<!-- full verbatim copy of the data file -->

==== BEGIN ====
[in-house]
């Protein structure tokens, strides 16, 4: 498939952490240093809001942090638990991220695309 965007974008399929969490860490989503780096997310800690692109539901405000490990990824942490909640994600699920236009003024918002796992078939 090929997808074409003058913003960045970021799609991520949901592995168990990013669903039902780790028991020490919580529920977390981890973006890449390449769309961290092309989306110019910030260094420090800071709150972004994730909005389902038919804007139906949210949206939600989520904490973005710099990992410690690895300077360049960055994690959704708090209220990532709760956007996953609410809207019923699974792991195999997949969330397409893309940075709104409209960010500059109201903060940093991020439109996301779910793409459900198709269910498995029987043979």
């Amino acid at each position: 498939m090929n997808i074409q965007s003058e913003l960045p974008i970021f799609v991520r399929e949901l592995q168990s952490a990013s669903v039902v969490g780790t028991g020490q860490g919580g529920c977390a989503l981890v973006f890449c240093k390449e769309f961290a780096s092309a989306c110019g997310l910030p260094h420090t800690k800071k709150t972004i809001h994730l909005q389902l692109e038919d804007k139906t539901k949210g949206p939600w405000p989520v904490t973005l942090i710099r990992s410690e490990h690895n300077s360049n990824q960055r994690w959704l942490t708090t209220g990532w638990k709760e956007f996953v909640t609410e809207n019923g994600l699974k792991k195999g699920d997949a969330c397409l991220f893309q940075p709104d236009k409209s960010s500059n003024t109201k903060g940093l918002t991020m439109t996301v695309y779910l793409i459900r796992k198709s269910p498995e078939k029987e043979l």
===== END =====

[in-house]
């Protein structure tokens, strides 16, 4: 498939952490240093809001942090638990991220695309 965007974008399929969490860490989503780096997310800690692109539901405000490990990824942490909640994600699920236009003024918002796992078939 090929997808074409003058913003960045970021799609991520949901592995168990990013669903039902780790028991020490919580529920977390981890973006890449390449769309961290092309989306110019910030260094420090800071709150972004994730909005389902038919804007139906949210949206939600989520904490973005710099990992410690690895300077360049960055994690959704708090209220990532709760956007996953609410809207019923699974792991195999997949969330397409893309940075709104409209960010500059109201903060940093991020439109996301779910793409459900198709269910498995029987043979």
């Amino acid at each position: 498939m090929n997808i074409q965007s003058e913003l960045p974008i970021f799609v991520r399929e949901l592995q168990s952490a990013s669903v039902v969490g780790t028991g020490q860490g919580g529920c977390a989503l981890v973006f890449c240093k390449e769309f961290a780096s092309a989306c110019g997310l910030p260094h420090t800690k800071k709150t972004i809001h994730l909005q389902l692109e038919d804007k139906t539901k949210g949206p939600w405000p989520v904490t973005l942090i710099r990992s410690e490990h690895n300077s360049n990824q960055r994690w959704l942490t708090t209220g990532w638990k709760e956007f996953v909640t609410e809207n019923g994600l699974k792991k195999g699920d997949a969330c397409l991220f893309q940075p709104d236009k409209s960010s500059n003024t109201k903060g940093l918002t991020m439109t996301v695309y779910l793409i459900r796992k198709s269910p498995e078939k029987e043979l």